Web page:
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America needs to pay more attention to education, now

Monday, September 1, 2008 | 10:00 a.m. CDT; updated 8:52 a.m. CDT, Tuesday, September 2, 2008

It is truly unfortunate that education has gradually become a joking matter among some people. For example, individuals who are serious about scholarship are laughingly referred to as nerds and often ridiculed on television. And these days, it seems, life so often imitates television.

That subject came up at lunch last week when we were kidding one of the women present, who happened to be an engineer, about the way science keeps interfering with certain theories. The way some insist that global warming is a myth is a case in point. They just refuse, for instance, to accept such phenomena as the reason the polar bears are losing their habitats as proof of anything.

And it's insulting the way some of the political commentators are suggesting that educated people are in a minority among the electorate. The implication that the average American is such an ignoramus that they simply cannot communicate with any political candidate who speaks in words containing more than three syllables really says a lot about how we view the educational system in this country.

While I realize that society as a whole seems to have lost the desire to improve our literacy rate, I don't find it a situation worthy of applause. And I know, too, that many of us are in denial and don't want to believe the literacy rate of some other countries in the world are higher than ours. Sure, it's hard to believe these individuals do not understand how this can affect us in our claim to be leaders of the free world. Are these television pundits trying to tell us we are at the point where we should require literacy tests before people are issued a ballot?

Actually, I think our political leaders should be well-educated. And I think something should be done to improve our educational system. I don't think the dumbing down of political candidates so they can be elected to public office would be helpful to that process. The escalating high school drop-out rates are alarming to some of us, and the fact that we have so many other critical problems to wrestle with that these rates cause only a slight mention in the news is sad. There was a time in our history where the 2008 report from America's Promise Alliance and the Bill and Melinda Gates Foundation stating that 1.2 million students drop out of high school every year would have caused such an uproar that it would be the leading news story all year. Parents would have been hysterical, and school boards throughout the country would have been scrambling to find ways of dealing with the issue.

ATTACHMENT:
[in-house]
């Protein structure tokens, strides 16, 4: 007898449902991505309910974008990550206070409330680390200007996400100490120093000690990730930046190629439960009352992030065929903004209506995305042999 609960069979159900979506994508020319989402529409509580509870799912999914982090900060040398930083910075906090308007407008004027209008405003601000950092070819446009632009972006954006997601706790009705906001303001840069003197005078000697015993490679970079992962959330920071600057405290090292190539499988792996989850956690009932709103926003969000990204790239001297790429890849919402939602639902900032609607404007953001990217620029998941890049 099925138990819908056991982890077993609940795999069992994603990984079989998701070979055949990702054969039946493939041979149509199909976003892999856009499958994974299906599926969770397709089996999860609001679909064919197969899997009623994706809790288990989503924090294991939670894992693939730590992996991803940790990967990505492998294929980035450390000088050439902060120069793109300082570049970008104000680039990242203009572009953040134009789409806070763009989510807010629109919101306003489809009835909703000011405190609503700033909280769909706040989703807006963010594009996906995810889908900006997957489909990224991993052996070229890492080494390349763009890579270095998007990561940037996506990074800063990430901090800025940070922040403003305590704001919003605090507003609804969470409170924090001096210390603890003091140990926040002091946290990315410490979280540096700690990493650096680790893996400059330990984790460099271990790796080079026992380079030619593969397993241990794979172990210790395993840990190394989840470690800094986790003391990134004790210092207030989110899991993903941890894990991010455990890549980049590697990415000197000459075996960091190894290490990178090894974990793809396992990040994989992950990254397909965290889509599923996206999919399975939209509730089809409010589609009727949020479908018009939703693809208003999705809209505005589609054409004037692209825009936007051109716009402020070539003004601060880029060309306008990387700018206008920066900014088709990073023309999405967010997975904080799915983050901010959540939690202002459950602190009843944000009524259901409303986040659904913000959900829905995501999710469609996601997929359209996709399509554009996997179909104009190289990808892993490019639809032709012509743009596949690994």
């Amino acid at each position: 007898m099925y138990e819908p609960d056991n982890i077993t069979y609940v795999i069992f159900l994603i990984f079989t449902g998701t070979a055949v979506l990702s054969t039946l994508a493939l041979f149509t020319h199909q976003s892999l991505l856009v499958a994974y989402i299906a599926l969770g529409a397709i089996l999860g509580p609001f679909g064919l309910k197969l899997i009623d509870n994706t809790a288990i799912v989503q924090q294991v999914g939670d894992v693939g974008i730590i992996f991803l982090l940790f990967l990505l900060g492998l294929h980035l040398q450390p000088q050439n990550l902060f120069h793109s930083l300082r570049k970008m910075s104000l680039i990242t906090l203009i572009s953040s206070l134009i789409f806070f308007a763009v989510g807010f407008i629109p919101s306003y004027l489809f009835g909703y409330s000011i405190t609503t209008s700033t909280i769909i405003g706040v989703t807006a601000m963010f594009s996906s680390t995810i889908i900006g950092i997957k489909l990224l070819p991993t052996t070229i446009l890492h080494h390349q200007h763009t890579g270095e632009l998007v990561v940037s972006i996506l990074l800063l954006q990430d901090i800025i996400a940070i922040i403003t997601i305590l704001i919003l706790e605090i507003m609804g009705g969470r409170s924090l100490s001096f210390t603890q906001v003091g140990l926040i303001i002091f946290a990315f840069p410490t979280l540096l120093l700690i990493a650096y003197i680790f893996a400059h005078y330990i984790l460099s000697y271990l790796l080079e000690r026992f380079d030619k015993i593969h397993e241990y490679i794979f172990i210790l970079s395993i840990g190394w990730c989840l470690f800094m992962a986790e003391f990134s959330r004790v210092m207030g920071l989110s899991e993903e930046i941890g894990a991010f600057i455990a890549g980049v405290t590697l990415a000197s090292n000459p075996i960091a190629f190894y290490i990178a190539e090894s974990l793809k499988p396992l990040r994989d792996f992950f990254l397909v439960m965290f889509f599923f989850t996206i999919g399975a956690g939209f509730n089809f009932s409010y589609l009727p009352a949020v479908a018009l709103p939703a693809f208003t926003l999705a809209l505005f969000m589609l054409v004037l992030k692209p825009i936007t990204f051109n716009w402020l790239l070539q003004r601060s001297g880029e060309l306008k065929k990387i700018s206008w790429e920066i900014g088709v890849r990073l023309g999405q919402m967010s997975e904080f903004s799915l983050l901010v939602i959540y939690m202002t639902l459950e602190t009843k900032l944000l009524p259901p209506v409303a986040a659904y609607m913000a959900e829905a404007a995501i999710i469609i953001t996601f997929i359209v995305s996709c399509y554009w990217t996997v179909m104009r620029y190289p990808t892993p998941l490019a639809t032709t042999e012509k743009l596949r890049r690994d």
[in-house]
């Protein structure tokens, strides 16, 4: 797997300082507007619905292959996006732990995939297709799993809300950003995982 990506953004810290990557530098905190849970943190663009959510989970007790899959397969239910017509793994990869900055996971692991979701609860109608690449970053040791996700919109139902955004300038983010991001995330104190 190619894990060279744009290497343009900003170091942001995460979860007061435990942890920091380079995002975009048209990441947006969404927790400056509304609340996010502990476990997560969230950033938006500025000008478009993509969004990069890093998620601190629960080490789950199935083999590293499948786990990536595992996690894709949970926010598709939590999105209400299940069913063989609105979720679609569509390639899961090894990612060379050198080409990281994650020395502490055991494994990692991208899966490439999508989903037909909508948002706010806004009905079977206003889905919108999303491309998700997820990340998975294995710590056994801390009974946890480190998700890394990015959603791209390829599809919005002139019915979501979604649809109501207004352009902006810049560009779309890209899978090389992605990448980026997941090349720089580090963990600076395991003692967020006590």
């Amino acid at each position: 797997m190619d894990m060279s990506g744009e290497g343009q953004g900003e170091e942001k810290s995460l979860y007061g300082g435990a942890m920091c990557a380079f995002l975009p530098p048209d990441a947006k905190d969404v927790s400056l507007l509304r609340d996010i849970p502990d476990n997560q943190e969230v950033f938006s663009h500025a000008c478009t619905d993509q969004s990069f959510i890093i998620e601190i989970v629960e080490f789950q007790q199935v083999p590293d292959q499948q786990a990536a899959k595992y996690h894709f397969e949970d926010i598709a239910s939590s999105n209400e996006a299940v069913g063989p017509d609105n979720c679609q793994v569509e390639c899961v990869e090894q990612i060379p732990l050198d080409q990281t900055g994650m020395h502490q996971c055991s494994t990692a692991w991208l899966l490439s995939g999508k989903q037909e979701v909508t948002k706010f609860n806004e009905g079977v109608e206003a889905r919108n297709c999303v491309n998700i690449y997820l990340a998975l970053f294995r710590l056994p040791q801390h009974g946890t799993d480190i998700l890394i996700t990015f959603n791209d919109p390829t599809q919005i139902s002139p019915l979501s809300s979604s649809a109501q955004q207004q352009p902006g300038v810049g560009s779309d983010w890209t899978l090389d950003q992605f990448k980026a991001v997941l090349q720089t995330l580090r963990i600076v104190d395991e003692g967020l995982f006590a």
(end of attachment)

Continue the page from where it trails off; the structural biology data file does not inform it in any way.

But the announcement hardly raised a murmur. As the year progressed, the problems with the economy and the energy crisis kept most people's noses to the grindstone, and the crisis in education lost out to other more pressing matters. So, the school year opened once more with few changes. Failure by many to pass on education as a cultural value to younger generations seems to be a common practice as children seem to lose interest in school at a very young age.

Leaving school board meeting attendance to parents is wrong-headed as far as I'm concerned, although many people seem to feel differently. I think until members of the community, civic and social club members and professional groups start putting the pressure on school boards to address the issues causing drop-out rates to soar, nothing of substance will occur. Except when it's time to vote on a school levy, people tend to forget it is the taxpayers the school boards are elected to serve. Parents should be encouraged to understand they are the recipients of the free service and not the governors of it. Too often those two roles are confused, and many times that's exactly how schools get out of hand. Some parents have difficulty managing their own homes and permitting them to have a free hand in the operation of the schools can be disastrous.

The old-fashioned idea that any person growing up in America could become president may sound good, but, frankly, I would prefer someone who had the self-discipline to get an education before he or she is voted into office. Because even with diploma in hand, these days, that is no guarantee that the individual is fit to serve.

In the meantime, several media commentators are becoming more offensive with each passing day. Before going before the public, they need to examine their upbringing and cultural values and assess their own attitudes. Some may be surprised to discover they are not the people they think they are and advertise themselves to be.

Those in control of cable networks should rethink the 24-hour news cycle. They need to realize there are more important things dealing with our way of life than politics. A wiser use of time would be in educating the public to their rights and responsibilities as citizens.

Their broadcast personnel might benefit from such education as well. No one knows everything there is to know about everything. When you believe you do, you are simply wrong.

You can join the conversation with Rose M. Nolen by calling her at 882-5734 or e-mailing her at nolen@iland.net.

 


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